Passage of Question 2 also will improve student safety, she said, by discontinuing the use of modular trailers for classrooms.
Each question requires a 57 percent majority to pass.
Urge Yes Vote
The chairmen of the Citizens Committee for Great Schools urge residents to vote yes on Prop R next Tuesday.
“Whatever our occupations, whatever our differences, we all want the best for our children and our community,” said co-chairs Brad Mitchell and John Freitag.
Mitchell said it’s important that voters know they will be asked to vote on two separate questions, which each stand alone from a voting perspective.
“Voters do not have to choose which one to vote for, they are asked to answer each question marking yes or no,” he said.
“Of course, I certainly encourage the passage of both questions because it will allow us to relieve overcrowding, preserve programs, introduce 21st century technology, engage in early intervention in the most efficient way and improve student safety by discontinuing all modular trailer classrooms,” he said.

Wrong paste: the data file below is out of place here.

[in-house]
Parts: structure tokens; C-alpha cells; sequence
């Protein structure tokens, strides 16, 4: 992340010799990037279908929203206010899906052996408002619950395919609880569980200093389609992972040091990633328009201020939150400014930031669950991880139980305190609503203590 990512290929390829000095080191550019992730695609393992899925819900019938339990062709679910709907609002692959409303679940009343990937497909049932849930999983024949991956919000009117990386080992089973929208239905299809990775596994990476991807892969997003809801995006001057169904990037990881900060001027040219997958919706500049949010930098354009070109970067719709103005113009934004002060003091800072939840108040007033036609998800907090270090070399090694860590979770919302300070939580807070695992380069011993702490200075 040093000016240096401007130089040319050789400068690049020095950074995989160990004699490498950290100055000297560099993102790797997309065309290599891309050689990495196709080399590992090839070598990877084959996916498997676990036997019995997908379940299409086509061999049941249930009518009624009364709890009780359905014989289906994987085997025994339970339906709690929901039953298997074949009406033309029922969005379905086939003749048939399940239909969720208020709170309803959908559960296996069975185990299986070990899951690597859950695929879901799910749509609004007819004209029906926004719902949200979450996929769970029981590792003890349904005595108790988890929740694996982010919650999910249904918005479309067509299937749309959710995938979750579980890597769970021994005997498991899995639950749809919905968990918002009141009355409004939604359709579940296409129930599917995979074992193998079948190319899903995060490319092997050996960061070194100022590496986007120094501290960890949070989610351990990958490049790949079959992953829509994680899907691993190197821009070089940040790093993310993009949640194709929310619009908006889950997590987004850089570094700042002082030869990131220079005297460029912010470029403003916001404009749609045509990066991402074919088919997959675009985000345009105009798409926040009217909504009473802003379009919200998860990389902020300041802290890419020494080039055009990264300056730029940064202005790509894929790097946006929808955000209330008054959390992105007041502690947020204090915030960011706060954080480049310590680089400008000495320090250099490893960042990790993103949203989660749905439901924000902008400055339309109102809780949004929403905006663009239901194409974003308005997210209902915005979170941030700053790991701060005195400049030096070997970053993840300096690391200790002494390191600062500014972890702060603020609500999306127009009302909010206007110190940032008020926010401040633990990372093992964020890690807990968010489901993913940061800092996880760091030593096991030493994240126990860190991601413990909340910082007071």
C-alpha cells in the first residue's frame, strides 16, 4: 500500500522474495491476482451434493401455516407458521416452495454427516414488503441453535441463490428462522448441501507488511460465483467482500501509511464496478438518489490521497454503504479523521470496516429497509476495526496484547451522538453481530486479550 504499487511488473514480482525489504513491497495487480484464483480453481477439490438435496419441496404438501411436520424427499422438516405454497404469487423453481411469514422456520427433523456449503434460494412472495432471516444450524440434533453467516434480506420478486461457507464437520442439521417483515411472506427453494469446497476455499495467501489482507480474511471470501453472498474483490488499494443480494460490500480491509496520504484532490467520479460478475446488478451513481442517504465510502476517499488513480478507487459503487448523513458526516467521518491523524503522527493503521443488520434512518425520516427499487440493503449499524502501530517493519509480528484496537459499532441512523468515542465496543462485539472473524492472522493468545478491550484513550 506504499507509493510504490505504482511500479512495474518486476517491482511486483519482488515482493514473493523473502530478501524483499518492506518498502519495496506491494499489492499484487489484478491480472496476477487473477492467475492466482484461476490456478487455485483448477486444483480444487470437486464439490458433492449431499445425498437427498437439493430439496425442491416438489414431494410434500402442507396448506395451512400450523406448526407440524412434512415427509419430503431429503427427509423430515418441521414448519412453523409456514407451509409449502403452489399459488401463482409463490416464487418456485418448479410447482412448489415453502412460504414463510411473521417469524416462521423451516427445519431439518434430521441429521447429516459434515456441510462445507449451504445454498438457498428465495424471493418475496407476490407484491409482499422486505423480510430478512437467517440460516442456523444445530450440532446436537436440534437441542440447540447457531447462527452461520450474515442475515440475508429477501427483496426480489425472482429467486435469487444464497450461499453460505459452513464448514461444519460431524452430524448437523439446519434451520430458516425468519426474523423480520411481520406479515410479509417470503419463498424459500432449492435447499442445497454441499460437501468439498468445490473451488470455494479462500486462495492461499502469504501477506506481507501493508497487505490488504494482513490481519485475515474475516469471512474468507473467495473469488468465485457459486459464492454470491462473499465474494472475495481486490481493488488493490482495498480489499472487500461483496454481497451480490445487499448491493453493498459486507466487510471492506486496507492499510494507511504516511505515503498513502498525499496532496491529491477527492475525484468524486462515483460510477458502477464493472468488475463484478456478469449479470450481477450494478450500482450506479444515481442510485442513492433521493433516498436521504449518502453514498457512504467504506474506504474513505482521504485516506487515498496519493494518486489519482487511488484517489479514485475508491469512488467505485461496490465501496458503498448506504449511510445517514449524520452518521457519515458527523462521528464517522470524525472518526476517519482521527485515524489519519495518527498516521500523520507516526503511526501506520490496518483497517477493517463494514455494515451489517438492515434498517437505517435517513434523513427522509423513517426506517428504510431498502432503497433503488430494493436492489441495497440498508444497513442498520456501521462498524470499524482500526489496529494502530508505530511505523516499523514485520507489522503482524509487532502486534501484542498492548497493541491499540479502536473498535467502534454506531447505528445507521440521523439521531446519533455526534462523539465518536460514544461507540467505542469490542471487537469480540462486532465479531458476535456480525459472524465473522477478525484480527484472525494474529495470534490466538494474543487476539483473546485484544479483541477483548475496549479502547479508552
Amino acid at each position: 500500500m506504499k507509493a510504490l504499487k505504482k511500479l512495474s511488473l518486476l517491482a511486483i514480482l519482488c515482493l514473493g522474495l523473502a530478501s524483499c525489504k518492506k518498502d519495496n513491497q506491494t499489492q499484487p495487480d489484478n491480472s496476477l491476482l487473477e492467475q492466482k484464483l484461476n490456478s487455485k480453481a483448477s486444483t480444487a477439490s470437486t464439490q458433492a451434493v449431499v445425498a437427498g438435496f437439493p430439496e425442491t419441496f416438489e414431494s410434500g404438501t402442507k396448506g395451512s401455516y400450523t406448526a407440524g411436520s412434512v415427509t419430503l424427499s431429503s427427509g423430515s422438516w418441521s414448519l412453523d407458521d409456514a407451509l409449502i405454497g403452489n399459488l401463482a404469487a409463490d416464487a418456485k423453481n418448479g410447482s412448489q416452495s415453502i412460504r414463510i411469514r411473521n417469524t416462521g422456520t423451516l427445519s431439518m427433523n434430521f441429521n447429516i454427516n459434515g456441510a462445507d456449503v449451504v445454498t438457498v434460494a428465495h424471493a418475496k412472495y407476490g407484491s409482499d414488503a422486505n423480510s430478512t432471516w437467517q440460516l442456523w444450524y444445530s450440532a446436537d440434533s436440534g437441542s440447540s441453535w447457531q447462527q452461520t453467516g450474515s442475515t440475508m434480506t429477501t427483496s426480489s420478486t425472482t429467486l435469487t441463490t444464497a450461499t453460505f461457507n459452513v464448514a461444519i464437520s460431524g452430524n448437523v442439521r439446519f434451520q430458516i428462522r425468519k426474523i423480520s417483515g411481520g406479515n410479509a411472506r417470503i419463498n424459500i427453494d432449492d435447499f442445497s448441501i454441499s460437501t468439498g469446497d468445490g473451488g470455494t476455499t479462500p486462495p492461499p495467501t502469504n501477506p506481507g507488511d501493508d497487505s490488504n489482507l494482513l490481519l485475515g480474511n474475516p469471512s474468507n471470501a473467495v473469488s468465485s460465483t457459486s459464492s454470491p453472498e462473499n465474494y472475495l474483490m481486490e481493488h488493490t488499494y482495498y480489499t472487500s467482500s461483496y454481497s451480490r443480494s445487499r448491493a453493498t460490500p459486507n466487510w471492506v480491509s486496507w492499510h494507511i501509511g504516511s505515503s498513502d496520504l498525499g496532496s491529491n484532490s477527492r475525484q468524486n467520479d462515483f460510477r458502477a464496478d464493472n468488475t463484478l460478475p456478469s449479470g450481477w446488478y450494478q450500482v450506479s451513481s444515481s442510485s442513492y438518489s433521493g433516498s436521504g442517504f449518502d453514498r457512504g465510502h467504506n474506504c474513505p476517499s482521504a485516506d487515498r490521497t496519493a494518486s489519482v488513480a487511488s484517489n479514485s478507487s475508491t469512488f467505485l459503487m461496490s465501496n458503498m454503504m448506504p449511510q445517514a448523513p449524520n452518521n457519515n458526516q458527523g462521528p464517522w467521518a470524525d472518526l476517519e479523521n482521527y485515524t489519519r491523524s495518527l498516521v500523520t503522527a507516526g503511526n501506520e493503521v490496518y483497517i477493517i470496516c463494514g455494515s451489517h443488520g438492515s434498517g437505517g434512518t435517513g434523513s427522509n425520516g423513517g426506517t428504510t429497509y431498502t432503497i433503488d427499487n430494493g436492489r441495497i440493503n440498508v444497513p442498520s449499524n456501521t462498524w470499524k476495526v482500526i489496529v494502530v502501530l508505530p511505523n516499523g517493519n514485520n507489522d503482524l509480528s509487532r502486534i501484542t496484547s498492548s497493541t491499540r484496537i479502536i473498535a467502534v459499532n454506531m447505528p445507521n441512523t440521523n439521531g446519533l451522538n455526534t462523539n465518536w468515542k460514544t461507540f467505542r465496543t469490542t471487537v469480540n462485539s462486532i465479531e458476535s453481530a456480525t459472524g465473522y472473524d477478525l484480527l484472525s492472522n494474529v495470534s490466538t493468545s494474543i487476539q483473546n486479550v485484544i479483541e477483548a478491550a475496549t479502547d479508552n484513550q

Freitag said he has enjoyed meeting with civic groups and other organizations about the ballot measure.
“We wanted everyone to know what has changed in the last year and how our kids and community can benefit from the passage of Prop R,” he said. “We have answered a number of great questions and the school district has made available an abundant amount of information on their website for those with further questions. We continue to urge people to seek out those resources if they are still undecided.”